COLUMBIA -- At least one person who witnessed a wreck involving the mayor-elect of South Carolina's capital city has told investigators that Steve Benjamin's lights were off when he collided with another driver in an early morning crash, the city's police chief said Friday.
"This matter is still under investigation," Chief Tandy Carter said at a news conference.
Benjamin was in a car crash early Wednesday morning as he drove to Columbia television stations for interviews on his victory. Driving east on one of the city's main thoroughfares at about 6 a.m., his Mercedes sport utility vehicle collided with a Toyota Tercel turning right just blocks from South Carolina's Statehouse.
The 40-year-old lawyer and lobbyist was unhurt, but the driver of the Toyota had to be cut out of her car and was taken to the hospital, authorities said. Citing privacy laws, officials at the hospital have refused to describe the condition of 61-year-old Deborah Rubens.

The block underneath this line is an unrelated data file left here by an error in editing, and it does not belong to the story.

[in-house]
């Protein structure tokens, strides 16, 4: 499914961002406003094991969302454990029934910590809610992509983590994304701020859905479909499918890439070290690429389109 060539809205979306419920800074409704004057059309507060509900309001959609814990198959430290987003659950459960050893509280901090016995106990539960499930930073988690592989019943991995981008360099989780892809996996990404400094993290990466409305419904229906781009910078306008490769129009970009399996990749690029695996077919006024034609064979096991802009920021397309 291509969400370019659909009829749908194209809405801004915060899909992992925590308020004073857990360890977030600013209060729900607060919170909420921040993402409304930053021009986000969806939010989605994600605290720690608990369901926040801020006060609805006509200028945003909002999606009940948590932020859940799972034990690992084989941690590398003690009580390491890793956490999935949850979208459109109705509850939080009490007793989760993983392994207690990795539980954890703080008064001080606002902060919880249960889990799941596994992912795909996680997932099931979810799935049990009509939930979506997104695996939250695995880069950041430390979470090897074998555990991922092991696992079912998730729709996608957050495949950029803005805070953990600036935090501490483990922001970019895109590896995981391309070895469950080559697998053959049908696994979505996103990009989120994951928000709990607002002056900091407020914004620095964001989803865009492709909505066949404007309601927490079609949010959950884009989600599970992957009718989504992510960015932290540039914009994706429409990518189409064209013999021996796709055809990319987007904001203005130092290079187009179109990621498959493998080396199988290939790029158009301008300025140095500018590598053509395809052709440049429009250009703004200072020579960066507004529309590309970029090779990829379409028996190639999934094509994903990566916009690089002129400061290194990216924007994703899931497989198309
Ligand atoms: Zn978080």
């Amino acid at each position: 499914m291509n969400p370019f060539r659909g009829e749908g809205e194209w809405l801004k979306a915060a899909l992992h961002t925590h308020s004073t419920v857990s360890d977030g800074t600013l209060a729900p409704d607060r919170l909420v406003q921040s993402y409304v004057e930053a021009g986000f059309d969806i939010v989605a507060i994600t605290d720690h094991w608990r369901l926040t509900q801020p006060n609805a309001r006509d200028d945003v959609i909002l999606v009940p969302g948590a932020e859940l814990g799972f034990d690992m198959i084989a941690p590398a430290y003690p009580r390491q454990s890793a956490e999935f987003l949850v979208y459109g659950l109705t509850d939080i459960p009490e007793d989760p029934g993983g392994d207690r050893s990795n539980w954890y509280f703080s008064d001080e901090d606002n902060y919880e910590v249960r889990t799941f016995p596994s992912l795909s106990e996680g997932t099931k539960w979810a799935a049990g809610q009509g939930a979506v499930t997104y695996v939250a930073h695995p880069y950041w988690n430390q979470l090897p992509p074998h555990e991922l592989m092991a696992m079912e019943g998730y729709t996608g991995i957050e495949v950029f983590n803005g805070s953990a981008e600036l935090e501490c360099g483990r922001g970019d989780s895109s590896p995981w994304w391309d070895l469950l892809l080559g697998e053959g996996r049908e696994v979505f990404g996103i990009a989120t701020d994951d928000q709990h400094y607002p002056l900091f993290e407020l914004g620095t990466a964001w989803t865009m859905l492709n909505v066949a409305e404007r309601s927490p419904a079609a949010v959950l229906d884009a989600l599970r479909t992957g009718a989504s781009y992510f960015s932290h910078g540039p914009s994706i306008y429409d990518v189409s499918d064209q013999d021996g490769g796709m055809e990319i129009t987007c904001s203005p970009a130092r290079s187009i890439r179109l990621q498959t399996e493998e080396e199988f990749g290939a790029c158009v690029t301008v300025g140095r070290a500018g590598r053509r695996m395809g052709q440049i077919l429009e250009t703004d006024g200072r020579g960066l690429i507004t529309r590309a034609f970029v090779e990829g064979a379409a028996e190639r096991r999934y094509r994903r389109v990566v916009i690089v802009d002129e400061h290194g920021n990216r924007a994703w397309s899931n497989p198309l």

Carter said three people witnessed the crash but would not say how many of them told officers Benjamin had his headlights off. Investigators are examining the SUV's computer system, which Carter said might help them determine how fast the car was going or if its lights were on.
The crash happened hours after Benjamin's run-off election win to become the first black mayor of the state's capital city. Police and Highway Patrol investigators have said he had not been drinking, but Carter wouldn't comment Friday on speculation Benjamin might have been distracted, perhaps by a cell phone.
In a statement issued Wednesday, Benjamin said he was praying for the other driver and called on Carter to involve another law enforcement agency, to avoid any appearance of favoritism. But Carter said Friday that his department would retain control.
"We're not investigating Mr. Benjamin," he said. "We're investigating the accident."
Michael Wukela, a spokesman for Benjamin, said Friday that the mayor-elect was trying to focus on the job at hand but was praying for the other driver.
"Steve's already said, and nothing's changed, that he's not going to talk about any details of the accident until the police have completed their investigation," Wukela said.
Benjamin, who spent three years running the South Carolina Department of Probation, Pardon and Parole and unsuccessfully ran for attorney general in 2002, is set to be sworn in July 1.